Apr 07 2016

Microsoft Reverses Course, Will Build Unified Skype Application for Windows 10

After breaking out functions like video and messaging into separate apps aimed at mobile users, Microsoft is bringing those back into one Skype app.

Microsoft is making Skype whole again after splitting it up into separate apps for features like video calling and messaging, in a bid to appeal to mobile users. Late last month, though, the software giant said it would change course.

Now Microsoft says that desktop PC, notebook and tablet users want a more unified app in one window, so it’s going to bring all of the functionalities together in one Skype Universal Windows Platform (UWP) app, which users will be able to access across all Windows 10 devices.

Unifying Skype Into One App

As TechCrunch notes, up until last fall Microsoft had both a traditional desktop app for its Skype messaging platform and a “Metro/Modern” version that worked in full-screen mode on devices. In October, Microsoft killed off the Metro version, and in November, it unveiled stand-alone Skype apps for video calling and messaging, as ZDNet notes. Microsoft started conducting a consumer preview of those disparate apps.

In a company blog post, Microsoft’s Skype team writes that it wanted to take “advantage of the mobile paradigm with one app per task, such as the Phone app, Maps app, and so on. With this in mind, we released built-in, task oriented apps.”

In surveys and research, Microsoft says that consumers liked the approach because it gave them apps that could let them easily do the one task they wanted to do.

Yet for devices with larger screens, like tablets, two-in-ones and PCs, Microsoft found that “expectations shift and people want to limit app clutter.” So Microsoft decided to introduced the new Skype UWP app and built it from the ground up.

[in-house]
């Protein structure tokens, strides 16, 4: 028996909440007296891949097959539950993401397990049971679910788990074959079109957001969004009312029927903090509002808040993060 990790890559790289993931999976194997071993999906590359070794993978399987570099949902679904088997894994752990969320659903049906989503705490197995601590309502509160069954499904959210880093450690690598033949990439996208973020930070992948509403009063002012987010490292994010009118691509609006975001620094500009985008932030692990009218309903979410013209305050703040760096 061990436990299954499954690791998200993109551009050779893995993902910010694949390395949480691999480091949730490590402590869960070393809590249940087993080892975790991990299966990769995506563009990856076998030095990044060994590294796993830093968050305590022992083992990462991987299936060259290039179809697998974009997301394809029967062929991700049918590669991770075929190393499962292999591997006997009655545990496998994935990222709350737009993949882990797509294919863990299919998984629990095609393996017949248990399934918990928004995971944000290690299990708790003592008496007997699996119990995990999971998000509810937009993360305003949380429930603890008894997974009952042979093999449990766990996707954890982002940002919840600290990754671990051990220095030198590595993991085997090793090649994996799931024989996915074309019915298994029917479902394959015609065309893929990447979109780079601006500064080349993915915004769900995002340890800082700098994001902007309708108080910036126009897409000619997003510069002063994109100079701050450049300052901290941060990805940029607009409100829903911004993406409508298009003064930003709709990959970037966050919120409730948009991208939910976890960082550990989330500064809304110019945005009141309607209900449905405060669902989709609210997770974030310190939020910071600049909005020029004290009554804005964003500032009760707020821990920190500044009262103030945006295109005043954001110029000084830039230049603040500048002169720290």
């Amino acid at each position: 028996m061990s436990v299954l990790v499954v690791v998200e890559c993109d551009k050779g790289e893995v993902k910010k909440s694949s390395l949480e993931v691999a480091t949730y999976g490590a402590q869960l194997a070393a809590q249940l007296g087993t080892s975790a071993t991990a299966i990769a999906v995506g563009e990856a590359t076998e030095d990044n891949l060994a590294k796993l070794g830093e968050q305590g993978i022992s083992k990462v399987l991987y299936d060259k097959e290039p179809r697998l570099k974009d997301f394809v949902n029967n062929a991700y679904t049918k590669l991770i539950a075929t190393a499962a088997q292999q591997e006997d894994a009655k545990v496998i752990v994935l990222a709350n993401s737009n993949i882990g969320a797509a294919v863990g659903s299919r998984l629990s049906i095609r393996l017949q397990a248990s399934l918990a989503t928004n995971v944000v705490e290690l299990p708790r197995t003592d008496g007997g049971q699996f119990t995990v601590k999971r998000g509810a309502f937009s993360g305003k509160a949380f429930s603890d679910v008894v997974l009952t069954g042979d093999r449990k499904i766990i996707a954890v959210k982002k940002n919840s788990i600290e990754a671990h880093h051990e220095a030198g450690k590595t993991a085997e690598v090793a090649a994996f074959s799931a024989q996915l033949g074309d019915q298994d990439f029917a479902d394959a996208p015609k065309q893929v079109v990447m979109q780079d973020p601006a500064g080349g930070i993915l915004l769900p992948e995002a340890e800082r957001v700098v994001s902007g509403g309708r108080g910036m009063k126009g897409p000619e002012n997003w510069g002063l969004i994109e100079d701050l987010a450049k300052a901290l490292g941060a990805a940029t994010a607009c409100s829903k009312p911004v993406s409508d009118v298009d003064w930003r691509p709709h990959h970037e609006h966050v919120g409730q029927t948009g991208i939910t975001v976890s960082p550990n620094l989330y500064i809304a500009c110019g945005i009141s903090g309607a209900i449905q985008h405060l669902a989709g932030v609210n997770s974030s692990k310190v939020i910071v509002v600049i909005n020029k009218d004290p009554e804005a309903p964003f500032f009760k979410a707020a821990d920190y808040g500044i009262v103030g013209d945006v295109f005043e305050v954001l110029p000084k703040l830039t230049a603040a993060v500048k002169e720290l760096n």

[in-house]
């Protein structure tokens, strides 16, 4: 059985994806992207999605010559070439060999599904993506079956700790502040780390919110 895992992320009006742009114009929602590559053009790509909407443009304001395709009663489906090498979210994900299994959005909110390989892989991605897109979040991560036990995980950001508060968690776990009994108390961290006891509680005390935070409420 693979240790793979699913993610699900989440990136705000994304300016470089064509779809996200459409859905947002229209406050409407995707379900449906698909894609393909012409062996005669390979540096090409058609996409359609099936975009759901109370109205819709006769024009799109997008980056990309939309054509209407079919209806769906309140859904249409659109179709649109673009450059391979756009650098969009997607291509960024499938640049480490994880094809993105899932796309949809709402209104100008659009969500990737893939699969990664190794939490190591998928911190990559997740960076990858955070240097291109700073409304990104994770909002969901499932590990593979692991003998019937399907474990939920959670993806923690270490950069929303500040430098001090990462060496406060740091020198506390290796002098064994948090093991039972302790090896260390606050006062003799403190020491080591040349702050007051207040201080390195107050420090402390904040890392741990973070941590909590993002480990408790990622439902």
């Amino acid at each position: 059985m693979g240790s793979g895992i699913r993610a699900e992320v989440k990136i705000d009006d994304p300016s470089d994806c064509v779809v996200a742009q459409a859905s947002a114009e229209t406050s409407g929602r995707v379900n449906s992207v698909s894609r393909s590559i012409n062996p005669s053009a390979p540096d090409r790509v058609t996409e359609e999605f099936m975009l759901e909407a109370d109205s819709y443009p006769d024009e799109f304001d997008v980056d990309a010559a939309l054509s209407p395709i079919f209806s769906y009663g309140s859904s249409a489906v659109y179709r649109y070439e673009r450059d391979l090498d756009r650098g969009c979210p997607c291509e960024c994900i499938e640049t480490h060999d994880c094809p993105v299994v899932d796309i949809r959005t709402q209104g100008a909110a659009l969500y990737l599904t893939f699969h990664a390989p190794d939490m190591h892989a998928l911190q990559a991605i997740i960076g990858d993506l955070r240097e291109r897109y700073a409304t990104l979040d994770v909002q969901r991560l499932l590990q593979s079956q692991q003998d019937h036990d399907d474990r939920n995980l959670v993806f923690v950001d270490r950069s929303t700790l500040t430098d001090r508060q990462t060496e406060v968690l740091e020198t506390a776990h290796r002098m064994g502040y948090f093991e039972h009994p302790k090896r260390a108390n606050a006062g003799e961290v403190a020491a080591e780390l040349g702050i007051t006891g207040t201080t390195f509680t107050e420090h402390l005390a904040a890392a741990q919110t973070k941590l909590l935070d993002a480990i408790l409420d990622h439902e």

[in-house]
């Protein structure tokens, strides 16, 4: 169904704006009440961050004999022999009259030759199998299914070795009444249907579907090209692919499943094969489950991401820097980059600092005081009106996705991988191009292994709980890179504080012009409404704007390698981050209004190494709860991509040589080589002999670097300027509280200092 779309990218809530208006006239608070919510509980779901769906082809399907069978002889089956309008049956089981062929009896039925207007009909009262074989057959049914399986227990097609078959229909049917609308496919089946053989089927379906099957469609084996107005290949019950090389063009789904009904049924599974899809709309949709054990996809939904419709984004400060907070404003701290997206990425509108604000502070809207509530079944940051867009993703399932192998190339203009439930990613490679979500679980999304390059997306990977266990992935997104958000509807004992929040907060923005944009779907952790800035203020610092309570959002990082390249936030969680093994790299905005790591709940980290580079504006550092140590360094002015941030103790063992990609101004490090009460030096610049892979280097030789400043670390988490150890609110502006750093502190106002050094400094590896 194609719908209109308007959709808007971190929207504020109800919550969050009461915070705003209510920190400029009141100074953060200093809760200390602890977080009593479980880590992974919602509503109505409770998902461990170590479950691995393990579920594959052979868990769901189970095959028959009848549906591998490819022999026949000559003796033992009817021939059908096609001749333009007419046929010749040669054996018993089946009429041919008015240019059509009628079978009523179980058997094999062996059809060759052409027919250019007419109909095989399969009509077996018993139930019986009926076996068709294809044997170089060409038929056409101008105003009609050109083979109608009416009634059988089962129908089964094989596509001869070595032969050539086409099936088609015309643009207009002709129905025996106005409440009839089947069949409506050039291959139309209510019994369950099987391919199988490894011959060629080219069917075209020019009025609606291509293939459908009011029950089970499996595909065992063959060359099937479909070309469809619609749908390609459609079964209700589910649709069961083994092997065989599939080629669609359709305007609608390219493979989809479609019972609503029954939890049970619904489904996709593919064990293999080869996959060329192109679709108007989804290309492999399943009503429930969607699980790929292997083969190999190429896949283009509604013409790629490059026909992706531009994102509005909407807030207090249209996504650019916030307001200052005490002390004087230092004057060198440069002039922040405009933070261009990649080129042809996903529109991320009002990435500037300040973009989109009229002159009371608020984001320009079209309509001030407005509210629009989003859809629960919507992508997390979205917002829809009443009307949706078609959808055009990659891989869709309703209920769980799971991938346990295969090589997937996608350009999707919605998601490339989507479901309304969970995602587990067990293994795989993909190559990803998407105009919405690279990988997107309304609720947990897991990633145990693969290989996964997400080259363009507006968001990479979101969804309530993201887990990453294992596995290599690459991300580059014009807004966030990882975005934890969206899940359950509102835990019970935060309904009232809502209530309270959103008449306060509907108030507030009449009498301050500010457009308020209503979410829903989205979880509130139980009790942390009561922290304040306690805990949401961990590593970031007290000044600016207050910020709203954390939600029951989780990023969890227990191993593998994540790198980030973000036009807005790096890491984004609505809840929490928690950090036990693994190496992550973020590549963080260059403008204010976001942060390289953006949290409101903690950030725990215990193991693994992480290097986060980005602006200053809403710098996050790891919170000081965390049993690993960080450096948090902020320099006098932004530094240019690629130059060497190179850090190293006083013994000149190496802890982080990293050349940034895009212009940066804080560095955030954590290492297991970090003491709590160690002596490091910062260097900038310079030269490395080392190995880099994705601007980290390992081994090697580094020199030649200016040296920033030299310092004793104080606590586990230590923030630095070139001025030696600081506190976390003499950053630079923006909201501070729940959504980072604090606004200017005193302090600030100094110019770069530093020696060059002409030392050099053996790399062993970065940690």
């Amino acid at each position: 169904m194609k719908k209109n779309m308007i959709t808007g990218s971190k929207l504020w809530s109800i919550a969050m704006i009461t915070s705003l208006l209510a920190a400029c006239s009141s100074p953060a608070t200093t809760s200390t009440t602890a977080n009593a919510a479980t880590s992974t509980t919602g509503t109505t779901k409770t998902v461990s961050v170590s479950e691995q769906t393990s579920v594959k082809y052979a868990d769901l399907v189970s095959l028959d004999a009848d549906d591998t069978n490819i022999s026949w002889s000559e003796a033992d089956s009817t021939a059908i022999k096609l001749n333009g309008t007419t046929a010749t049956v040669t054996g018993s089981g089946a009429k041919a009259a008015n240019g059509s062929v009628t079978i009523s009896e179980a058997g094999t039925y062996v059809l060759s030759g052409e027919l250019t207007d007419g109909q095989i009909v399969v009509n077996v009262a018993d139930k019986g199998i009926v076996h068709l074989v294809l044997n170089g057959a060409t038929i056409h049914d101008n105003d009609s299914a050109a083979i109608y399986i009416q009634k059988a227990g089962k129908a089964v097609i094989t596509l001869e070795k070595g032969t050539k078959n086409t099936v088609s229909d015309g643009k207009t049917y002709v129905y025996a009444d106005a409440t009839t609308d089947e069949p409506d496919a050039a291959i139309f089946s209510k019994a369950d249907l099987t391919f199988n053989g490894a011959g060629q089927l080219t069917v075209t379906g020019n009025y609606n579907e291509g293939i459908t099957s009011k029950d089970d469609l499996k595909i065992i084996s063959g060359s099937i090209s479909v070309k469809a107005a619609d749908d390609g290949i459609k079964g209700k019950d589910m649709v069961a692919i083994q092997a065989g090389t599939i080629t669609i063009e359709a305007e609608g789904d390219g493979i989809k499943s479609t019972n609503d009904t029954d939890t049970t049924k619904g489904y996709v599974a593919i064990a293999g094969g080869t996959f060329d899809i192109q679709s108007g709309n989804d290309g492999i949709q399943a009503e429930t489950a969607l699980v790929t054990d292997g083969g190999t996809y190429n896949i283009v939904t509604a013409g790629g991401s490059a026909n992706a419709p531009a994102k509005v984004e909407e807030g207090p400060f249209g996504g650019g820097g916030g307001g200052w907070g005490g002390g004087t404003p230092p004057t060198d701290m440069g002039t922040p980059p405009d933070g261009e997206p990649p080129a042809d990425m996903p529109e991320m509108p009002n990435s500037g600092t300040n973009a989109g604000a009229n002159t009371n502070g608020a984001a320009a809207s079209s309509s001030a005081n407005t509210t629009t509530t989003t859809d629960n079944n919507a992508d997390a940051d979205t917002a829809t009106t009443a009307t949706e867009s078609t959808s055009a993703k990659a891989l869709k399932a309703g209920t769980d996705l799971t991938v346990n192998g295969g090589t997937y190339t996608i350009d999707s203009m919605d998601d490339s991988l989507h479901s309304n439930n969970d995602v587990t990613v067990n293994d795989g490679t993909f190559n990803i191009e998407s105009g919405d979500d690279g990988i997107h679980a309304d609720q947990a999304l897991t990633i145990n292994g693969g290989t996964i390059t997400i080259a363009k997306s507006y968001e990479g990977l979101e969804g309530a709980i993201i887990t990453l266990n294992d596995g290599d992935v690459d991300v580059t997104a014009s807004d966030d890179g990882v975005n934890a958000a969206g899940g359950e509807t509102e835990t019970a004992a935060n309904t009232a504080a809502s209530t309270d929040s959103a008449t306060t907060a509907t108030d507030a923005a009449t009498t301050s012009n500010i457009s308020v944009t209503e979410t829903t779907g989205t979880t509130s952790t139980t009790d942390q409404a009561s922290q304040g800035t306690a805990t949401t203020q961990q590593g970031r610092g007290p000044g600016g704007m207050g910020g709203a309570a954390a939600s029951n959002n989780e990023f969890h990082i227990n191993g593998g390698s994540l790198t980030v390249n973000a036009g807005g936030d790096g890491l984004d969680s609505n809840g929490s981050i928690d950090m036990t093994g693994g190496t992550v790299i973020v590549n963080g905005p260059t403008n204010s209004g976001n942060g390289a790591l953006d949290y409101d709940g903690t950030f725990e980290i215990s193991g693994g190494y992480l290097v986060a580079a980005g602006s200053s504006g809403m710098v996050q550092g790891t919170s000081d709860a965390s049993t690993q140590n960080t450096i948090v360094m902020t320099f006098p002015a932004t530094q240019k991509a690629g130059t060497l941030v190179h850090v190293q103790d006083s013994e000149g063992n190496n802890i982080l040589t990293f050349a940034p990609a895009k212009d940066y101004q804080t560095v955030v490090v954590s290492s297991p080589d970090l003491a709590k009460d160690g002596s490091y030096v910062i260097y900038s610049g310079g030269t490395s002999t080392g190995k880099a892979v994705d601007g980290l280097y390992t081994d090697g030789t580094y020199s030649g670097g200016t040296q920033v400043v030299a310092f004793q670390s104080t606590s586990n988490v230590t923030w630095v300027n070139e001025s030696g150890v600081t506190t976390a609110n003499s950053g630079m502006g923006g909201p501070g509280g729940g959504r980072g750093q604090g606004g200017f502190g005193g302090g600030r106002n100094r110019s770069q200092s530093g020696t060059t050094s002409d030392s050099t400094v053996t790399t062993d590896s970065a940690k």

“We wanted to learn from integration and improve on the current Skype app with new experiences. We’ve simplified the look and feel by removing duplicative and unnecessary menus to prevent confusion between them,” the company says. “The global menus are now in a new, single Settings menu, and you’ll see contextual menus appear in upcoming releases.”

The Next Steps

The universal Skype app, which is available to Windows Insiders, or testers of Microsoft’s apps and platforms, should appeal to desktop PC users and to companies that have embraced Windows 10.

The app will have popular features, like the ability to let users sign in with their Microsoft accounts and link Skype IDs, show and change their availability, see lists of their Skype contacts and start chats with anyone in their contact lists. In time, Microsoft plans to add “more flexibility, sharing and group features,” including the ability to chat with anyone using Skype or not using Skype, create a group and send group messages, and do group voice and video calling.

Users can continue to access the existing Skype app on Windows 10 PCs, Microsoft says, adding that over time, it “will streamline all Skype for Windows 10 experiences into the Skype Universal Windows Platform app, but we’ll do this in stages — first ensuring we release a fully featured, high quality and lightweight application by gathering your feedback and monitoring its performance.”

According to ZDNet, the separate Skype apps for messaging and video chat will still be available for Windows 10 Mobile users. Microsoft says the new unified Skype app will first come to PCs and then to Windows 10 Mobile devices.